Greek environmentalists are protesting against a flagship windfarm project whose giant turbines they say will ruin acres of ancient forests – underlining the tough choices the government faces in implementing a green energy drive.
“There are hundreds of trees stretching for kilometres which will be destroyed,” said mountain climber Tassos Baltas, part of an informal coalition of environmentalists, citizens’ groups and local authorities who oppose the 470 megawatt, 100-turbine scheme.
Greece is pushing to increase its clean energy resources to meet European Union climate targets and transform its economy after years of financial crisis, and the new project will see turbines scattered across several locations from the Dirfys mountains south to the Aegean island of Evia.
Having long relied on heavily polluting brown coal or lignite, Greece plans to shut down all its coal plants by 2025 and boost the share of renewables in gross final energy consumption to 35% by 2030 from 20% last year, as part of an EU-binding target to cut CO2 emissions by 55% by 2030.
“Knowing that Greece has lagged behind in issues related to climate and energy targets all the previous years, the government wanted to be among Europe’s champions in the green transition,” said Secretary General for Energy Alexandra Sdoukou.
Wind energy capacity in Greece has tripled since 2010, and increasing numbers of giant turbines loom over windswept mountains and coastal areas.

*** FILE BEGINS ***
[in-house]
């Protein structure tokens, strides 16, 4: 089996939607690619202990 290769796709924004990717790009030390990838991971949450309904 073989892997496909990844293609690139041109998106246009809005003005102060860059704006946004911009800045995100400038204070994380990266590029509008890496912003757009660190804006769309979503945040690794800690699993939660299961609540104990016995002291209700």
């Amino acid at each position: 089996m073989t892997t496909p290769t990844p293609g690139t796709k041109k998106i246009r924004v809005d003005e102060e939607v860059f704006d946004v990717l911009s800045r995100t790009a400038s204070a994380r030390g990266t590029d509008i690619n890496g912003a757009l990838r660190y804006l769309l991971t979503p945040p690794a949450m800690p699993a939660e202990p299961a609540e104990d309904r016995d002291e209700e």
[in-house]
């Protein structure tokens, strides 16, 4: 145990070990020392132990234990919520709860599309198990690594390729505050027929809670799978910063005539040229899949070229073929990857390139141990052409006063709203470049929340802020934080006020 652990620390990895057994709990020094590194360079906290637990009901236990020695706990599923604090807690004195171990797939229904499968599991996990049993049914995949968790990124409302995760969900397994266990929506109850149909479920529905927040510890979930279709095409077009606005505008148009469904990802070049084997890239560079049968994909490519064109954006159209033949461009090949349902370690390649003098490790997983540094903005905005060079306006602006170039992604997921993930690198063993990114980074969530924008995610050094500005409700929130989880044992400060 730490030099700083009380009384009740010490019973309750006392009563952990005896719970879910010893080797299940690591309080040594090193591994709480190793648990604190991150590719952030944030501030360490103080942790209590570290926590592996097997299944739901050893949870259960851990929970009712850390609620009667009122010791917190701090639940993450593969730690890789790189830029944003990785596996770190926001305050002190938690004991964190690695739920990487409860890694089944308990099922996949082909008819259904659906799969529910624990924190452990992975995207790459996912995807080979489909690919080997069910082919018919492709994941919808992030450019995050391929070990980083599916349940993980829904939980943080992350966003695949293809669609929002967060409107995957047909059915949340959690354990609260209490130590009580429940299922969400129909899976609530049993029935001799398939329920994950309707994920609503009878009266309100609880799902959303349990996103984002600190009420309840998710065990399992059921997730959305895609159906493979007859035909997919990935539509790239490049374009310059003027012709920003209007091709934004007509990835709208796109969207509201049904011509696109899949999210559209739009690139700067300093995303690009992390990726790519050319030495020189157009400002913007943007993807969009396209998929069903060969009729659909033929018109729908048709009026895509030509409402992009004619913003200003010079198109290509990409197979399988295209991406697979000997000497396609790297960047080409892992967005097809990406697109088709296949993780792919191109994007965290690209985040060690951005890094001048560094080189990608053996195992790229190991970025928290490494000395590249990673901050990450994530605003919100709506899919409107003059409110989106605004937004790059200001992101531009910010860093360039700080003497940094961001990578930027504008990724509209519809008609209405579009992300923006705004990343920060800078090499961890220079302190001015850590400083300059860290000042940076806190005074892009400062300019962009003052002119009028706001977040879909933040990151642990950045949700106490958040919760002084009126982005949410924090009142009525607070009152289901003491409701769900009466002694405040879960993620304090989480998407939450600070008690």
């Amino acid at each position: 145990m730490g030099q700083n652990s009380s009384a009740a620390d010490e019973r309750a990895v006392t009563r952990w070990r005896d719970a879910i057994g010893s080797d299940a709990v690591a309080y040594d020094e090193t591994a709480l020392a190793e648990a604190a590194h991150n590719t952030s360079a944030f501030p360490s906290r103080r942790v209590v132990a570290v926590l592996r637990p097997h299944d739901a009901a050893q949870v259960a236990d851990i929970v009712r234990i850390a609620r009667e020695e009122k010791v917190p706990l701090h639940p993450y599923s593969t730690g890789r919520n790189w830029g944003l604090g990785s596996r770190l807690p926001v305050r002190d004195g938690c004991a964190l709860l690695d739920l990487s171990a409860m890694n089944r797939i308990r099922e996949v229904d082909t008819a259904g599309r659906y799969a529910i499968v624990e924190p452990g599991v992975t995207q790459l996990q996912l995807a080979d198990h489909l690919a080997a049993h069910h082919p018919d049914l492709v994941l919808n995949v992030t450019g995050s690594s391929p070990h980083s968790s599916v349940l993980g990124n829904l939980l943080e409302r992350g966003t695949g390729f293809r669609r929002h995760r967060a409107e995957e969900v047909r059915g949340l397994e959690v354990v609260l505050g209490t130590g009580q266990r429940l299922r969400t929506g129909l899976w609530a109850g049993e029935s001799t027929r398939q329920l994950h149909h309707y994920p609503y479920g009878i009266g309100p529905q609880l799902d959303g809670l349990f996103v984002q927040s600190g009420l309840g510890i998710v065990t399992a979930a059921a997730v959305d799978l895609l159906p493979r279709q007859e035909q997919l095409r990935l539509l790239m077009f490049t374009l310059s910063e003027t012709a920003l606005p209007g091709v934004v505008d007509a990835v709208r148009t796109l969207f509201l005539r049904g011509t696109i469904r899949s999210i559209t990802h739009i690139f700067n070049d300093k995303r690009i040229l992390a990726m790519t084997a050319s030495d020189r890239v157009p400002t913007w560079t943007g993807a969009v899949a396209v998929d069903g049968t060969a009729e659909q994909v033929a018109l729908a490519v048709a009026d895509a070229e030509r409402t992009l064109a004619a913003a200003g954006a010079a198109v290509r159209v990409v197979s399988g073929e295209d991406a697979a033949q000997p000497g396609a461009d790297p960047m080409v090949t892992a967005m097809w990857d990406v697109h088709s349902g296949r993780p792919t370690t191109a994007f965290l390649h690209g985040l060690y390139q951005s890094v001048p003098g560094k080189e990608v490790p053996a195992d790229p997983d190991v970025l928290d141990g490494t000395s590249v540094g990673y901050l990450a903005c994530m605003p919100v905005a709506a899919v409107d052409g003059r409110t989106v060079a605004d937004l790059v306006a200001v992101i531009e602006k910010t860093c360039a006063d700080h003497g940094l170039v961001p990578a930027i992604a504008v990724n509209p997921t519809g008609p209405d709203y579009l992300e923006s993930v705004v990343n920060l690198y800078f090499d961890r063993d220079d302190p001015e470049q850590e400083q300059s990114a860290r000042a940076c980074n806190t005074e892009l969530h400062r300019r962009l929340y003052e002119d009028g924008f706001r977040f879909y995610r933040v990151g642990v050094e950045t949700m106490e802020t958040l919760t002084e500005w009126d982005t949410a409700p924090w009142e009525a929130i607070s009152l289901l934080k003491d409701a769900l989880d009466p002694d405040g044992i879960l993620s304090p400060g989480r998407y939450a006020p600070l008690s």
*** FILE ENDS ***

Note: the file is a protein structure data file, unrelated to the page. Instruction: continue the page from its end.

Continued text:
Thanks to regular high winds and proximity to the mainland’s power grid, Evia has seen hundreds spring up. Local authorities say the government is moving too fast and without community support.
“We are not trying to fight with the government nor are we against investment, we just believe that the way this is being developed it is badly planned,” said George Kelaiditis, the deputy prefect of Evia.
The Karystia district in southern Evia is already full of windfarms and opponents say more turbines will turn a largely agricultural region that also attracts tourists and nature lovers to its forest trails into an industrial zone.
“They neither provide jobs or any economic benefits to the region. The opposite in fact, they are going to create problems with the economic activity in the village of Steni,” said Vasso Mela, a central Evia resident.
While the government insists that development will not be rammed through over local opposition, a global turn away from fossil fuels means it faces heavy pressure to build up its clean energy infrastructure quickly.
“Greece has lost a great deal of time in the proper development of renewable energy resources,” said Theodota Nantsou, policy director for the World Wide Fund for Nature in Greece.
“Its decision to move away from lignite came very late in 2019 and now it is scrambling to catch up.”